Unprecedented outbreak of monkeypox might be linked to sexual act at rave in Europe, says WHO

The leading advisor of the World Health Organisation has described the unprecedented outbreak of monkeypox in developed countries as “a random event” that might be explained by sexual behaviour at two recent raves.

The former head of the World Health Organisation’s emergencies department, Dr David Heymann, that the leading theory out of many put forward to explain the spread of the disease was sexual transmission at raves in Europe.

Monkeypox has not previously triggered widespread outbreaks further Africa, where it is endemic among animals.

Dr Heymann mentioned in the statement, “We know monkeypox can spread when there is close contact with the lesions of someone who is infected, and it looks like sexual contact has now amplified that transmission.”

That marks a significant departure from the virus’s typical pattern of spread in central as well as western Africa, where the individuals are mainly infected by the animals like wild rodents and primates and outbreaks have not spilt across borders.

The Health Officials mentioned that most of the known cases in Europe have been among men who have sex with men, but anyone can be infected through close contact with the ill person, their clothing or bedsheets. The scientist says it will be hard to establish whether the spread is being driven by sex or merely close contact.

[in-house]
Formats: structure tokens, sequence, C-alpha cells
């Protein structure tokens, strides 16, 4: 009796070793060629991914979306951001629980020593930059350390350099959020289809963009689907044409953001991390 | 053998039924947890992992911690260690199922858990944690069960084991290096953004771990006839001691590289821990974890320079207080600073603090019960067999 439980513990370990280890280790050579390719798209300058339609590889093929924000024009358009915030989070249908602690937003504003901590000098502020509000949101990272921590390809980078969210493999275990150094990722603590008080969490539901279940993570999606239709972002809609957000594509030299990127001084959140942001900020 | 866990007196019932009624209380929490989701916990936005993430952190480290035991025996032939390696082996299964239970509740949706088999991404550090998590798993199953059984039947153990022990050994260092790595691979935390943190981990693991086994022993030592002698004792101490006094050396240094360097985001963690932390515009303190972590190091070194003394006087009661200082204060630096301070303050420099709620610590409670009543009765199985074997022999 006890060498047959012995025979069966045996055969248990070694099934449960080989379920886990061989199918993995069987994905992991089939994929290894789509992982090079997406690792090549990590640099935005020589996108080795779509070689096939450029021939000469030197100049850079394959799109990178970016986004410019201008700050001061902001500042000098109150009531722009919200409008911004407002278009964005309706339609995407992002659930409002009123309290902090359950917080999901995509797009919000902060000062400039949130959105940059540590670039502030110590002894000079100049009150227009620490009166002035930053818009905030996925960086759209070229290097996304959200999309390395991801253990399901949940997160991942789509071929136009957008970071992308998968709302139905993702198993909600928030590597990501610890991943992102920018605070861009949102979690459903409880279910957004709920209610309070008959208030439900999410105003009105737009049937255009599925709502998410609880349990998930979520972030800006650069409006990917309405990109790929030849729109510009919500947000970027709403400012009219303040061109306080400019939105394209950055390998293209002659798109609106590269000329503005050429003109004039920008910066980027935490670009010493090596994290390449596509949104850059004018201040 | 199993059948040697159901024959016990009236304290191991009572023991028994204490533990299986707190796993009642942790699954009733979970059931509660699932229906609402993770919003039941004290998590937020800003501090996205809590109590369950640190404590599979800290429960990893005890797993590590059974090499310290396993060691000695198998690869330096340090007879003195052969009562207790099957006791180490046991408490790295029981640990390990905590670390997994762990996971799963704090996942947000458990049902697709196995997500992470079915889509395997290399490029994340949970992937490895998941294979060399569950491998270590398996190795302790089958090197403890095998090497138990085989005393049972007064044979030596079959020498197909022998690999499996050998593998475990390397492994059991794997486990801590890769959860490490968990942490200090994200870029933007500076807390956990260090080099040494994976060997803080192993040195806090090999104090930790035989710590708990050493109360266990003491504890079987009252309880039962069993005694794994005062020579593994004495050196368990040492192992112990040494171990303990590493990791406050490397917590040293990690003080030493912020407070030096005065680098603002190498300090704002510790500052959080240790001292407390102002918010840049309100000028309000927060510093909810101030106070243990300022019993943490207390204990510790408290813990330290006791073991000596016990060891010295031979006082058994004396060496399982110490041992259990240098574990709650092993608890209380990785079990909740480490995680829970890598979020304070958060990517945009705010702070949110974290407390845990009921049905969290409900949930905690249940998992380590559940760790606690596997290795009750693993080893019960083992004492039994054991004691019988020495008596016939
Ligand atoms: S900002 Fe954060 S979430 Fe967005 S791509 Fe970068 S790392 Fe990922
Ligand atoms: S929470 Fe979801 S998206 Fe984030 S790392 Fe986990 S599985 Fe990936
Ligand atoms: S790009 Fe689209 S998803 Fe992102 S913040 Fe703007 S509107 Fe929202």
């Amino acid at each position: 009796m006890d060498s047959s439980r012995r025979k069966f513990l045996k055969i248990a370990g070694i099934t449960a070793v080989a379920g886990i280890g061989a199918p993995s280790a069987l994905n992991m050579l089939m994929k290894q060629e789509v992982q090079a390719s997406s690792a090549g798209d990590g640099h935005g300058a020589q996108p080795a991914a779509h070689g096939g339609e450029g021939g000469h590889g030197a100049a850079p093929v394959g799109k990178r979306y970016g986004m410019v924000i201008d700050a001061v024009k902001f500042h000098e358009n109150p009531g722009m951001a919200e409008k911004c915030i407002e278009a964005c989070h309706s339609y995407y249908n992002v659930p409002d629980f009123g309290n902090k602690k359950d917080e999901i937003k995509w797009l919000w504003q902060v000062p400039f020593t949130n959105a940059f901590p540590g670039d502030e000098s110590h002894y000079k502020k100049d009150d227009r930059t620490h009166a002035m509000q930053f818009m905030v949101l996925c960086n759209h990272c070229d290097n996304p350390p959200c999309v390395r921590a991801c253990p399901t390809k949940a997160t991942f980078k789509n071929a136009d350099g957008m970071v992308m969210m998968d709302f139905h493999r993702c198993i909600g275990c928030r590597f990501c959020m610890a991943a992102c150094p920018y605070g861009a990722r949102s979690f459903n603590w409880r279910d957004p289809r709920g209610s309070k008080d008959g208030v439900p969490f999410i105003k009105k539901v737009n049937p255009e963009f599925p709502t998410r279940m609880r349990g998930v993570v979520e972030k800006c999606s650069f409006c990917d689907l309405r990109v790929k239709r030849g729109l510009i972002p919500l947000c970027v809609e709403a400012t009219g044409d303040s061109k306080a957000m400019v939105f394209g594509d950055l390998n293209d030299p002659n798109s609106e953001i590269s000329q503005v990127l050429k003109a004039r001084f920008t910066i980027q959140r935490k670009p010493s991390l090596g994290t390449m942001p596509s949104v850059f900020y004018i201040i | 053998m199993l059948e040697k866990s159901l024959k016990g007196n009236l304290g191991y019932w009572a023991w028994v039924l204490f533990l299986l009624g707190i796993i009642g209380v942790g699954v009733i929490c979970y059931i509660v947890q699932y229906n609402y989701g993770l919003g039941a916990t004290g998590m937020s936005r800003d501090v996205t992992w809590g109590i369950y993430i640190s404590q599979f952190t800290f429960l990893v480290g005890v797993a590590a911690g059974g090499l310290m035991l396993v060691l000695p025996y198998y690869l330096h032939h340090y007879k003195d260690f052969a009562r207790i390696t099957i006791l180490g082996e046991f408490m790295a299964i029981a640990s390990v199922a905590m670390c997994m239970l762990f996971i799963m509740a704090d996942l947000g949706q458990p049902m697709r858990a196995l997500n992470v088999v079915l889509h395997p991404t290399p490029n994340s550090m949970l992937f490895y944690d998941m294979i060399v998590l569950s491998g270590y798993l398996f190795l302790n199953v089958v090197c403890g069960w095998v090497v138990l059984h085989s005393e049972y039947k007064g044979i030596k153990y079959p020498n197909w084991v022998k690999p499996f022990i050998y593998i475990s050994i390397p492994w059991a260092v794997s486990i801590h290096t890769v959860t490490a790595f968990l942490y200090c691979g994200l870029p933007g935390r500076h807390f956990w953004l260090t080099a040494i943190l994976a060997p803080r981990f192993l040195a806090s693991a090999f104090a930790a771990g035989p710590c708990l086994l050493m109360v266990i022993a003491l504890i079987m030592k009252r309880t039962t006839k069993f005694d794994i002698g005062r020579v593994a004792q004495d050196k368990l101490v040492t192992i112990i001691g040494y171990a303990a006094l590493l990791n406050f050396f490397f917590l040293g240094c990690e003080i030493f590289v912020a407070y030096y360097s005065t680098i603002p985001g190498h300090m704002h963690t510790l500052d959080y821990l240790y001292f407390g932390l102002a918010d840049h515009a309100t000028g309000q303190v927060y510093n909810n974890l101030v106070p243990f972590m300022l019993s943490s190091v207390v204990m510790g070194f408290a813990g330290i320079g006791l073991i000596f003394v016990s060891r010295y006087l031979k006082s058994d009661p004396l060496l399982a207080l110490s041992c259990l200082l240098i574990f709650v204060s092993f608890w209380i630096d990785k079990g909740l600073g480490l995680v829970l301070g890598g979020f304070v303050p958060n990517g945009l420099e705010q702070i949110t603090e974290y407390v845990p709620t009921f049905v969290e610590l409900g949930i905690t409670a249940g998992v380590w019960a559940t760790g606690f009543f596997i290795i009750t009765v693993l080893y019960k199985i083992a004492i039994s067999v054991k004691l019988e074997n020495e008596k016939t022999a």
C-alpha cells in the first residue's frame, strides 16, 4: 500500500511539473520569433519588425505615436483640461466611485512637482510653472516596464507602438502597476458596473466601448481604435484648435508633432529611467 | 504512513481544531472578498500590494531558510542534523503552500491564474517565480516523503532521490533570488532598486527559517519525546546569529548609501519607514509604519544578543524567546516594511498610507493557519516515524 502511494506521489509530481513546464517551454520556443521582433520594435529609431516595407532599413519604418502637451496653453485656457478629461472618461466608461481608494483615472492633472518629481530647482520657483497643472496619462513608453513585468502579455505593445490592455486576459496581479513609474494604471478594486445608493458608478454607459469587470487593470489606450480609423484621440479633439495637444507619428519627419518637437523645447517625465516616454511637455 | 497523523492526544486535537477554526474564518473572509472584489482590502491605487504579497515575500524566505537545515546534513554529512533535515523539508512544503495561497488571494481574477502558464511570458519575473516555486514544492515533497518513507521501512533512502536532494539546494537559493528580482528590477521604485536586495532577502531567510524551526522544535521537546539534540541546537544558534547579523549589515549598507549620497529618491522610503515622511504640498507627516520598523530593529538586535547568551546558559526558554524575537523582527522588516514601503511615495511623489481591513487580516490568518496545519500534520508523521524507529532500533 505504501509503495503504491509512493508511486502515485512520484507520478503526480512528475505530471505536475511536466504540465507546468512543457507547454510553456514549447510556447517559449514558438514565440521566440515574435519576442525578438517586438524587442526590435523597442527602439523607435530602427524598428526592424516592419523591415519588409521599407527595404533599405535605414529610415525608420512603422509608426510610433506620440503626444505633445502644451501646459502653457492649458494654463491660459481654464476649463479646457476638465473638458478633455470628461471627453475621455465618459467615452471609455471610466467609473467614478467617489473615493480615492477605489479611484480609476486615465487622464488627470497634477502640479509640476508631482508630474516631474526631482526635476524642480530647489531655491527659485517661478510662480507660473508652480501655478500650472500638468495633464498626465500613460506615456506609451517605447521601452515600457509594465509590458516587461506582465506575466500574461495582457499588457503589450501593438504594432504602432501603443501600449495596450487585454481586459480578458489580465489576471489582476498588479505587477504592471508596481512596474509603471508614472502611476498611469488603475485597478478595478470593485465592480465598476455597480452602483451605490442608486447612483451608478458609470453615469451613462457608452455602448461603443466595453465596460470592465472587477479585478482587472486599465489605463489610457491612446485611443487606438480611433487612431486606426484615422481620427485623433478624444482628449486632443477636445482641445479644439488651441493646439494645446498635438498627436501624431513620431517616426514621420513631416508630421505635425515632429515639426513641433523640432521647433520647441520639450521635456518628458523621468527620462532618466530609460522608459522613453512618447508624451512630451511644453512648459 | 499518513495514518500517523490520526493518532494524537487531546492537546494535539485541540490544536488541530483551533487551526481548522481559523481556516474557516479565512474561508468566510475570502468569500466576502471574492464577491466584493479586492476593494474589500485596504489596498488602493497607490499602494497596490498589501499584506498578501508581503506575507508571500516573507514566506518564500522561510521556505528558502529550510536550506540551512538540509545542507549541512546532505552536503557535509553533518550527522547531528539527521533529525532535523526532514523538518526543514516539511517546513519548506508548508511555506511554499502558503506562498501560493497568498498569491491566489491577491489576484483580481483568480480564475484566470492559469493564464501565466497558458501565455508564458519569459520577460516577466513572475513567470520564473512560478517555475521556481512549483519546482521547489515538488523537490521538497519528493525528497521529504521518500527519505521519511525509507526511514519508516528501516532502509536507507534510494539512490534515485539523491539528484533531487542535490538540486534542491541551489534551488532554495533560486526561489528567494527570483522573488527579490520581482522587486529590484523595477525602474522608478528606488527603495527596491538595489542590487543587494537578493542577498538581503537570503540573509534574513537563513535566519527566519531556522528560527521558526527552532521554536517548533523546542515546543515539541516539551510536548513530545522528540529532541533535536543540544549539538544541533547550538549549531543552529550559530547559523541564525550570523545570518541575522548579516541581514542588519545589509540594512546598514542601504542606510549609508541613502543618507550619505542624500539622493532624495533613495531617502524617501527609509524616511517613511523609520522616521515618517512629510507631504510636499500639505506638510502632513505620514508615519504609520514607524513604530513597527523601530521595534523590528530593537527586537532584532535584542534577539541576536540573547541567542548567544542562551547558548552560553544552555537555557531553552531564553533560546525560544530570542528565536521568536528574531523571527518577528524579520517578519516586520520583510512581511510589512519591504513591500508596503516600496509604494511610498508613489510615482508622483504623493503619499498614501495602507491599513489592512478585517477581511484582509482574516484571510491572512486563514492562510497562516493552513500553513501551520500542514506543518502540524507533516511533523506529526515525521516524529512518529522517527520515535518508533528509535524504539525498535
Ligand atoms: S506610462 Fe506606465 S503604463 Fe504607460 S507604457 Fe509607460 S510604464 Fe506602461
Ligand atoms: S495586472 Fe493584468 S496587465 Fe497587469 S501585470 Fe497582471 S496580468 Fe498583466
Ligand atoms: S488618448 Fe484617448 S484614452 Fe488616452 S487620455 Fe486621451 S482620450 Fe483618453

Along with this, a virologist at Imperial College London, Mike Skinner, stated, “By nature, the sexual activity involves intimate contact, which one would expect to increase the likelihood of transmission, whatever a person’s sexual orientation and irrespective of the mode of transmission. ”

Furthermore, on Monday, the European Centre for Disease Prevention and Control’s director, Andrea Ammon, said, “the likelihood of further spread of the virus through close contact, for example during sexual activities among persons with multiple sexual partners, is considered to be high.”

The World Health Organisation has reported over 90 cases of monkeypox in a dozen countries, including Canada, Spain, Israel, France, Switzerland, the US and Australia. On Monday, Denmark announced its first case, Portugal revised its total up to 37, Italy reported one further infection, and Britain added 37 more cases.

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